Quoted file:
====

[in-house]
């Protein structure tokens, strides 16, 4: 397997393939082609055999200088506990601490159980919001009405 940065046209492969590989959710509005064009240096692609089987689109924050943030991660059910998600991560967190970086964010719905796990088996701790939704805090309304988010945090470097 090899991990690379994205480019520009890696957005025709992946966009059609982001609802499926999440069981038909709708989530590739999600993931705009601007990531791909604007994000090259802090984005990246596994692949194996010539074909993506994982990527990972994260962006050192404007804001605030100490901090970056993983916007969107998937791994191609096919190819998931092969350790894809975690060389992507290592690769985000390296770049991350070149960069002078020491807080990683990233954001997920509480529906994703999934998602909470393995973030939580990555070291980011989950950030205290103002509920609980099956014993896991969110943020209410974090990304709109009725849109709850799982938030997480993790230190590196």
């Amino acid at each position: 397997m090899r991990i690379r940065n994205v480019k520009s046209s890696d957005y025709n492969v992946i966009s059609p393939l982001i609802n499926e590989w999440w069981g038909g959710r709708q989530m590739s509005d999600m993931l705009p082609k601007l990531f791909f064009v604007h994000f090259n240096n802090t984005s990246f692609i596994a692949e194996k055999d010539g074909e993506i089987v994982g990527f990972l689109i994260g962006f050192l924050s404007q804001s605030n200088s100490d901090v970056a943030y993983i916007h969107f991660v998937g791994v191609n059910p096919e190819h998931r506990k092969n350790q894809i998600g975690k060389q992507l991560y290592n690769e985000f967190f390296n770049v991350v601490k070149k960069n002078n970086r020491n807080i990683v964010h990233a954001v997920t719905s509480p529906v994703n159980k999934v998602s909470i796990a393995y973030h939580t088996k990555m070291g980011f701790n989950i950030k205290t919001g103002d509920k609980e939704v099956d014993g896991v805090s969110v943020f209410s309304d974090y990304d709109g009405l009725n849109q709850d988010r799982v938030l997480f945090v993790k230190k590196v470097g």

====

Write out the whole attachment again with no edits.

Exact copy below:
[in-house]
């Protein structure tokens, strides 16, 4: 397997393939082609055999200088506990601490159980919001009405 940065046209492969590989959710509005064009240096692609089987689109924050943030991660059910998600991560967190970086964010719905796990088996701790939704805090309304988010945090470097 090899991990690379994205480019520009890696957005025709992946966009059609982001609802499926999440069981038909709708989530590739999600993931705009601007990531791909604007994000090259802090984005990246596994692949194996010539074909993506994982990527990972994260962006050192404007804001605030100490901090970056993983916007969107998937791994191609096919190819998931092969350790894809975690060389992507290592690769985000390296770049991350070149960069002078020491807080990683990233954001997920509480529906994703999934998602909470393995973030939580990555070291980011989950950030205290103002509920609980099956014993896991969110943020209410974090990304709109009725849109709850799982938030997480993790230190590196």
């Amino acid at each position: 397997m090899r991990i690379r940065n994205v480019k520009s046209s890696d957005y025709n492969v992946i966009s059609p393939l982001i609802n499926e590989w999440w069981g038909g959710r709708q989530m590739s509005d999600m993931l705009p082609k601007l990531f791909f064009v604007h994000f090259n240096n802090t984005s990246f692609i596994a692949e194996k055999d010539g074909e993506i089987v994982g990527f990972l689109i994260g962006f050192l924050s404007q804001s605030n200088s100490d901090v970056a943030y993983i916007h969107f991660v998937g791994v191609n059910p096919e190819h998931r506990k092969n350790q894809i998600g975690k060389q992507l991560y290592n690769e985000f967190f390296n770049v991350v601490k070149k960069n002078n970086r020491n807080i990683v964010h990233a954001v997920t719905s509480p529906v994703n159980k999934v998602s909470i796990a393995y973030h939580t088996k990555m070291g980011f701790n989950i950030k205290t919001g103002d509920k609980e939704v099956d014993g896991v805090s969110v943020f209410s309304d974090y990304d709109g009405l009725n849109q709850d988010r799982v938030l997480f945090v993790k230190k590196v470097g």